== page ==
Wednesday, February 27, 2008

Water waiting to be released

Ben measures the weight of a snow core near the Alaska-Yukon Territory border

I traveled up the Taylor Hwy in eastern Alaska the past couple of days to help the Bureau of Land Management (BLM) with monthly snow surveys. Snow surveys are performed around Alaska (and the rest of the US) by various agencies during the spring in order to determine the amount of water locked up in the winter snowpack.

In a few months above freezing temperatures will arrive and all of this water in storage will start to melt...and begin its long journey down into the river systems and eventually to the sea. Knowledge of the amount of water stored in the snowpack is important for river and flood forecasting because this will help determine the likelihood and/or severity of spring flooding. In the western US, this type of snowpack information is especially important for water supply planning and determining potential drought conditions.

The Taylor Hwy is closed in the winter so we traveled nearly 200 miles on snowmachines to reach all of the snow survey sites. The Taylor is not really a highway in the general sense...much of it is a narrow dirt road with hairpin turns that connects the Alaska Highway with Eagle, Alaska and Dawson City, Yukon Terr. The road was in great shape because it was being groomed for the International Poker Run - a snowmachine trek between Tok and Dawson City. The road was essentially a 100+ mile ski I see a future ski trip?

So we measured snow depth and snow water equivalent (or the amount of water in the snow if it were melted) at 5 points in a line at what is called a "snow course." All of the snow courses we sampled were established back in the 1960's. This is a relatively long climatological record of the snowpack for Alaska. Snow courses are scattered all around the US. The snow water equivalent can also be measured remotely from aircraft and satellite. I went on a flight last spring that took measurements using airborne gamma radiation (see this post).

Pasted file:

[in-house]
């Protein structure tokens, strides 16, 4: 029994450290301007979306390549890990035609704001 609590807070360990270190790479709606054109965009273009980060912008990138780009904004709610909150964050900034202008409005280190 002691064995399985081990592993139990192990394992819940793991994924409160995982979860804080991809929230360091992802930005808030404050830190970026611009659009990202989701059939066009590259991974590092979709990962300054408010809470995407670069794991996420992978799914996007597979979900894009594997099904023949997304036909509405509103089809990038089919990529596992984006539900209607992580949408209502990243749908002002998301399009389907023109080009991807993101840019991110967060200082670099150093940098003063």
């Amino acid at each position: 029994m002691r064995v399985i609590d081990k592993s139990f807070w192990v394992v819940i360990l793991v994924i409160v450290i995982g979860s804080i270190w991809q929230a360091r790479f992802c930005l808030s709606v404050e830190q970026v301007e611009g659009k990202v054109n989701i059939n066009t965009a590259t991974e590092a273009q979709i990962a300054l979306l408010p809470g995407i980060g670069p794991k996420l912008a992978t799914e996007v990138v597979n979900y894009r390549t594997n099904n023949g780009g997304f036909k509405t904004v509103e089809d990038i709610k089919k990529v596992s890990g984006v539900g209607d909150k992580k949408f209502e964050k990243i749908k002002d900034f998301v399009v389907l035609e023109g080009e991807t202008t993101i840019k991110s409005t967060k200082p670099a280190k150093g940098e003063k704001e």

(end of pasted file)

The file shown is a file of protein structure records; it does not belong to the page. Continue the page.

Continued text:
The scenery is beautiful along the Taylor Hwy. This is a birds eye view of the Walker Fork of the Fortymile River.

We passed through Chicken on our trip - too bad I wasn't here 3 weeks ago when the temperature bottomed out at -72F (-57.8C) for a few days. It was a balmy +5F (-15C) today.

We spent the night at the "not so" rustic Chicken Field station owned by the BLM.

The "Y" - this is the junction of the Taylor and Top of the World Highways. From here you can either go north to Eagle or east to Dawson City, Yukon.

Frosted willows near the Alaska-Canada border.

The spring sun brightens my view from the snowmachine.

Headed back to the office...

1 comment:

Anonymous said...

You have a COOL job! My hubby and I drove to Dawson City for Gold Days - Gold rush days. Been to Old Crow too - but flew there to make contact with Canadian Mounted in case they needed to work together. Furthest north I've ever been have some cool pics from the air. In Dawson City - I about got run over by a drunk on a horse in the Gold tooth Gerty's saloon ... :)
Nice place the BLM housing. Ever read the book Tisha? It's about Chicken and Eagle in the '20's - :)